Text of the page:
A complete guide to document management systems

image of virtual document on a screen

There are few if any companies for whom documents don’t play an important role in the administration of the organisation. From invoices to legal documents and beyond, it’s imperative to keep everything in good order – and that’s where document management systems come in.

Gone are the days in which paperwork was filed away in the bulky filing cabinets that lined office walls. Indeed, ‘paperwork’ has become a misnomer, as the majority of organisations have abandoned paper and switched to more convenient – and environmentally friendly – digital documents. You have your pick of software suites that enable the capturing, storing, cataloguing and archiving of digital documents.


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However, these systems are more than just digital versions of the old filing cabinets. Poorly organised files can slow down processes and reduce productivity, but a properly instituted document management system is capable of organising your information in a far more nuanced way. The speed at which your business can locate and access a particular file can play a key part in maintaining compliance with regulations such as GDPR.

Document management systems often include document and content acquisition, workflow tools, document storage, output systems, information retrieval systems, and security and auditing capabilities – as well as collaboration tools that are particularly valuable in the face of new remote-working trends.

Let's explore these functions in turn and the benefits they can bring to organisations.

Document capture

Document capture is the process of converting a physical document into a digital file, often using some form of desktop scanner. This is essential for archival tasks - such as keeping digital records of expense receipts, courier waybills or employee payslips - and modern scanners will often have features designed to make this easier, like automated document feeders.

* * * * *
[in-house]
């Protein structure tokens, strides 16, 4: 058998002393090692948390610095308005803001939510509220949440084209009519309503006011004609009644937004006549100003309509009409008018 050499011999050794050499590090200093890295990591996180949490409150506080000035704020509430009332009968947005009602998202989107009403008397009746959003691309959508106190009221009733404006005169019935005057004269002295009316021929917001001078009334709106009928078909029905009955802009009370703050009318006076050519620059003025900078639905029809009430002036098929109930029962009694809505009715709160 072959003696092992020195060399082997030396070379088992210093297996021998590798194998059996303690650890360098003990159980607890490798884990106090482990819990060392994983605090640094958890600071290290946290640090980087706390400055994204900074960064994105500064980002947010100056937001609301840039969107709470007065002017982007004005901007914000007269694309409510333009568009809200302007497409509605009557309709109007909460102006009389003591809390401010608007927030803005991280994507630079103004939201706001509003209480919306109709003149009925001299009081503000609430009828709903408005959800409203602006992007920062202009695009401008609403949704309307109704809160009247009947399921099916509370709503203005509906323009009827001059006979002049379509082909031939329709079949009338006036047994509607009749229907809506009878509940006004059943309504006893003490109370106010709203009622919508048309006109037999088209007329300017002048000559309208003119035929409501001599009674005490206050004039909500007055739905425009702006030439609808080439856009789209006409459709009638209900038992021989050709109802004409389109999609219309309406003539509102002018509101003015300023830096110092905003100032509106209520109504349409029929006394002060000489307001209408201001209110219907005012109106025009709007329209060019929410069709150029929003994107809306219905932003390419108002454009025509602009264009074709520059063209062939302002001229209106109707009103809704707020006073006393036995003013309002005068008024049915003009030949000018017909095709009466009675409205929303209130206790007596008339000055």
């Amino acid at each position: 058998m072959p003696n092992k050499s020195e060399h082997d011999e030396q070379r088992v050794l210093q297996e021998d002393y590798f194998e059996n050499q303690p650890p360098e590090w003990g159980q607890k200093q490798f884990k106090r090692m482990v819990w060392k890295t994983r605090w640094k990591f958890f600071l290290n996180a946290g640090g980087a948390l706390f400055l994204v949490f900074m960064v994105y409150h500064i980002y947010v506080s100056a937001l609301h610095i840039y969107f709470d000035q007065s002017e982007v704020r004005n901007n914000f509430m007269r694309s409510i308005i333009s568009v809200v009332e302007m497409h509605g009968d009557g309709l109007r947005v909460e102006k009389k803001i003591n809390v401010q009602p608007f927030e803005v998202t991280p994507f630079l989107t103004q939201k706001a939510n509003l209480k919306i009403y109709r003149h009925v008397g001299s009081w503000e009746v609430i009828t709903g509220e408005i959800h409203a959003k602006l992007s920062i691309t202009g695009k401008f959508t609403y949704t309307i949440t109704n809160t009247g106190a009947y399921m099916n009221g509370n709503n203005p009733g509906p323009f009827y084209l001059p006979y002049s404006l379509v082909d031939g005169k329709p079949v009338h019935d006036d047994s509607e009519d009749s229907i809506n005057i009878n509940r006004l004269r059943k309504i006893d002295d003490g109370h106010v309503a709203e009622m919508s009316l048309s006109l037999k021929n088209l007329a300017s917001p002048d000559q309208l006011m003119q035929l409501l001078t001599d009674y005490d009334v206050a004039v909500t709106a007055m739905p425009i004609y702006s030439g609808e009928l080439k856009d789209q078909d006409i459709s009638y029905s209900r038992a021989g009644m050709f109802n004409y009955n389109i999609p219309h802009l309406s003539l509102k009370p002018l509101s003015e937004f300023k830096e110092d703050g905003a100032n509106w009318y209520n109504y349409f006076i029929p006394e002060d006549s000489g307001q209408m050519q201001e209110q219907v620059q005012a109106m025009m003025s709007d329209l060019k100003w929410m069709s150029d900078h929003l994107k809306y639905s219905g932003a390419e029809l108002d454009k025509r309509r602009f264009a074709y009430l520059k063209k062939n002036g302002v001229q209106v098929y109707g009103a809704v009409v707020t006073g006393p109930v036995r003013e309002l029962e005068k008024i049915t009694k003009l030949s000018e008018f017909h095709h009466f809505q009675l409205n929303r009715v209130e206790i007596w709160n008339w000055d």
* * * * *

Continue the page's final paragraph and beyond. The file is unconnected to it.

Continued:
Simply creating a digital image file is not enough for businesses, however. When a document contains text, optical character recognition (OCR) is used to extract it from the image and integrate into an organisation's information system. This allows users to search the contents of digitised documents for specific keywords, and allows document systems to automatically categorise documents based on their contents.

There are a number of common formats for digitised documents; image formats like JPEG and TIFF are often used for documents that don't contain a great deal of text, while PDF is favoured for more detailed documents. The PDF file format includes a number of features that make it well-suited to document digitisation; text within PDFs can be highlighted, copied and edited, the file can be protected with a password to restrict viewing, editing and printing privileges, and it accommodates basic tags and sophisticated XML-based metadata.


Digital workflows are also commonly integrated into document management systems, providing pre-defined stages through which all documents must pass. This helps streamline their use within the business process and means users and managers know who should be working on what and which person it should be passed to next. Users can be notified about tasks that need to be completed, managers are notified when certain stages are completed, and alerts can be issued when one stage in the workflow is taking longer than expected.

This can be combined with various levels of automation to speed up common and repeatable business tasks, improving efficiency and productivity.